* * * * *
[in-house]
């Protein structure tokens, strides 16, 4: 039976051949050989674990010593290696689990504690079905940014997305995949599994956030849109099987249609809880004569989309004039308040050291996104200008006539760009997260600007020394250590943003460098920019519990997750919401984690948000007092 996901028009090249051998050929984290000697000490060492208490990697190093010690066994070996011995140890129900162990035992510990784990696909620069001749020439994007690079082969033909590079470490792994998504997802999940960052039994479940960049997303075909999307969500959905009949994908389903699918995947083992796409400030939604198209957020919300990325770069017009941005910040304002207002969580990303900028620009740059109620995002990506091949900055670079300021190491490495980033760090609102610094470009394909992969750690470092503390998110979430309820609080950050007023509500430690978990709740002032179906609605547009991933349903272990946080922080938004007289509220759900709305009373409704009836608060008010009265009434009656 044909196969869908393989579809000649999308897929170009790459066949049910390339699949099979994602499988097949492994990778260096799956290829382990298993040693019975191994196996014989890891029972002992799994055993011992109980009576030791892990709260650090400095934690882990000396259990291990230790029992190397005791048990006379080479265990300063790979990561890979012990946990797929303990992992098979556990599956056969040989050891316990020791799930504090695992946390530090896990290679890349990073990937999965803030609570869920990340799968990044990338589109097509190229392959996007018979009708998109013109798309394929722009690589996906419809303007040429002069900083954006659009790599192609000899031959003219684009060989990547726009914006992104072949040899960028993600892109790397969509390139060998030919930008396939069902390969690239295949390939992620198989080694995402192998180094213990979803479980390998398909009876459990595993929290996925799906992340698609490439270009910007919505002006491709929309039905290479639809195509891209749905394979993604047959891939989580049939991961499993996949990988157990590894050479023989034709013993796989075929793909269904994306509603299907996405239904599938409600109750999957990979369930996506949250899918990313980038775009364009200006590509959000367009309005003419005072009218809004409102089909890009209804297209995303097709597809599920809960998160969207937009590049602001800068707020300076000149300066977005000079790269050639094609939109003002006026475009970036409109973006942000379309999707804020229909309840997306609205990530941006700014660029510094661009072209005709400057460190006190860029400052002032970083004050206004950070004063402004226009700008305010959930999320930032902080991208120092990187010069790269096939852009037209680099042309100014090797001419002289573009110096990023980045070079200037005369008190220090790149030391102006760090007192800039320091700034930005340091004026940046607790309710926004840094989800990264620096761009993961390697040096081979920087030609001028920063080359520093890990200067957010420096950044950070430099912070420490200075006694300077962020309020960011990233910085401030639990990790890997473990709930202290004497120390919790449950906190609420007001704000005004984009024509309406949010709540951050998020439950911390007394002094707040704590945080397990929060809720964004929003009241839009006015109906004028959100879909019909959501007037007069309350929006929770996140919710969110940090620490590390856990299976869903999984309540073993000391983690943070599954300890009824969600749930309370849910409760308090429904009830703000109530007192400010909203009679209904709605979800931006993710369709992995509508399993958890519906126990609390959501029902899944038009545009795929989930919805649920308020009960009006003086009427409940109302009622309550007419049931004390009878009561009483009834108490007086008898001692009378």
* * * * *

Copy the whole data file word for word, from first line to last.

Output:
[in-house]
């Protein structure tokens, strides 16, 4: 039976051949050989674990010593290696689990504690079905940014997305995949599994956030849109099987249609809880004569989309004039308040050291996104200008006539760009997260600007020394250590943003460098920019519990997750919401984690948000007092 996901028009090249051998050929984290000697000490060492208490990697190093010690066994070996011995140890129900162990035992510990784990696909620069001749020439994007690079082969033909590079470490792994998504997802999940960052039994479940960049997303075909999307969500959905009949994908389903699918995947083992796409400030939604198209957020919300990325770069017009941005910040304002207002969580990303900028620009740059109620995002990506091949900055670079300021190491490495980033760090609102610094470009394909992969750690470092503390998110979430309820609080950050007023509500430690978990709740002032179906609605547009991933349903272990946080922080938004007289509220759900709305009373409704009836608060008010009265009434009656 044909196969869908393989579809000649999308897929170009790459066949049910390339699949099979994602499988097949492994990778260096799956290829382990298993040693019975191994196996014989890891029972002992799994055993011992109980009576030791892990709260650090400095934690882990000396259990291990230790029992190397005791048990006379080479265990300063790979990561890979012990946990797929303990992992098979556990599956056969040989050891316990020791799930504090695992946390530090896990290679890349990073990937999965803030609570869920990340799968990044990338589109097509190229392959996007018979009708998109013109798309394929722009690589996906419809303007040429002069900083954006659009790599192609000899031959003219684009060989990547726009914006992104072949040899960028993600892109790397969509390139060998030919930008396939069902390969690239295949390939992620198989080694995402192998180094213990979803479980390998398909009876459990595993929290996925799906992340698609490439270009910007919505002006491709929309039905290479639809195509891209749905394979993604047959891939989580049939991961499993996949990988157990590894050479023989034709013993796989075929793909269904994306509603299907996405239904599938409600109750999957990979369930996506949250899918990313980038775009364009200006590509959000367009309005003419005072009218809004409102089909890009209804297209995303097709597809599920809960998160969207937009590049602001800068707020300076000149300066977005000079790269050639094609939109003002006026475009970036409109973006942000379309999707804020229909309840997306609205990530941006700014660029510094661009072209005709400057460190006190860029400052002032970083004050206004950070004063402004226009700008305010959930999320930032902080991208120092990187010069790269096939852009037209680099042309100014090797001419002289573009110096990023980045070079200037005369008190220090790149030391102006760090007192800039320091700034930005340091004026940046607790309710926004840094989800990264620096761009993961390697040096081979920087030609001028920063080359520093890990200067957010420096950044950070430099912070420490200075006694300077962020309020960011990233910085401030639990990790890997473990709930202290004497120390919790449950906190609420007001704000005004984009024509309406949010709540951050998020439950911390007394002094707040704590945080397990929060809720964004929003009241839009006015109906004028959100879909019909959501007037007069309350929006929770996140919710969110940090620490590390856990299976869903999984309540073993000391983690943070599954300890009824969600749930309370849910409760308090429904009830703000109530007192400010909203009679209904709605979800931006993710369709992995509508399993958890519906126990609390959501029902899944038009545009795929989930919805649920308020009960009006003086009427409940109302009622309550007419049931004390009878009561009483009834108490007086008898001692009378």